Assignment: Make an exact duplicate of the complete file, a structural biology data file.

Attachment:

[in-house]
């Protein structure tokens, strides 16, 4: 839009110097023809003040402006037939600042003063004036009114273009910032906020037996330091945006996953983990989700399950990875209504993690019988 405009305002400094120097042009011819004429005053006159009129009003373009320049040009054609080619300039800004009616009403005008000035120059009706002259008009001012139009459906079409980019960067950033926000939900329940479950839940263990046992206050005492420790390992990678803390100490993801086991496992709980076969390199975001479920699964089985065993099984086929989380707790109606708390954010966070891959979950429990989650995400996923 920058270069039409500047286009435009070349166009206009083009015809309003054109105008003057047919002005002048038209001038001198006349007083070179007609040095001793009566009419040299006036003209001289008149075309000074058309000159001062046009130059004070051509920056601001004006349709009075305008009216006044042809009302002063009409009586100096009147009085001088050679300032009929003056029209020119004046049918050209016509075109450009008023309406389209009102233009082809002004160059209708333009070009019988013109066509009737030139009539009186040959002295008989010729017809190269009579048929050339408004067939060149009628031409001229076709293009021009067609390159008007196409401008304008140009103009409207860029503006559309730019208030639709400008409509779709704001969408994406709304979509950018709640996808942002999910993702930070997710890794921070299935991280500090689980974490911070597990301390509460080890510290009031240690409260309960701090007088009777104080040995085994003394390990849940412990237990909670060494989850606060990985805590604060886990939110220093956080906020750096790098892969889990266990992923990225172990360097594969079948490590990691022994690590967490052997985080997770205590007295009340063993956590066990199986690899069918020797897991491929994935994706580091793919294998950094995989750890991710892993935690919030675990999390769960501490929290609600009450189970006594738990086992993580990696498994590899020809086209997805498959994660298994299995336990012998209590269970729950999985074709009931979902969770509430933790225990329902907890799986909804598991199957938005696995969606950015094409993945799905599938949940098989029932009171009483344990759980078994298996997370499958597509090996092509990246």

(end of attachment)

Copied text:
[in-house]
């Protein structure tokens, strides 16, 4: 839009110097023809003040402006037939600042003063004036009114273009910032906020037996330091945006996953983990989700399950990875209504993690019988 405009305002400094120097042009011819004429005053006159009129009003373009320049040009054609080619300039800004009616009403005008000035120059009706002259008009001012139009459906079409980019960067950033926000939900329940479950839940263990046992206050005492420790390992990678803390100490993801086991496992709980076969390199975001479920699964089985065993099984086929989380707790109606708390954010966070891959979950429990989650995400996923 920058270069039409500047286009435009070349166009206009083009015809309003054109105008003057047919002005002048038209001038001198006349007083070179007609040095001793009566009419040299006036003209001289008149075309000074058309000159001062046009130059004070051509920056601001004006349709009075305008009216006044042809009302002063009409009586100096009147009085001088050679300032009929003056029209020119004046049918050209016509075109450009008023309406389209009102233009082809002004160059209708333009070009019988013109066509009737030139009539009186040959002295008989010729017809190269009579048929050339408004067939060149009628031409001229076709293009021009067609390159008007196409401008304008140009103009409207860029503006559309730019208030639709400008409509779709704001969408994406709304979509950018709640996808942002999910993702930070997710890794921070299935991280500090689980974490911070597990301390509460080890510290009031240690409260309960701090007088009777104080040995085994003394390990849940412990237990909670060494989850606060990985805590604060886990939110220093956080906020750096790098892969889990266990992923990225172990360097594969079948490590990691022994690590967490052997985080997770205590007295009340063993956590066990199986690899069918020797897991491929994935994706580091793919294998950094995989750890991710892993935690919030675990999390769960501490929290609600009450189970006594738990086992993580990696498994590899020809086209997805498959994660298994299995336990012998209590269970729950999985074709009931979902969770509430933790225990329902907890799986909804598991199957938005696995969606950015094409993945799905599938949940098989029932009171009483344990759980078994298996997370499958597509090996092509990246």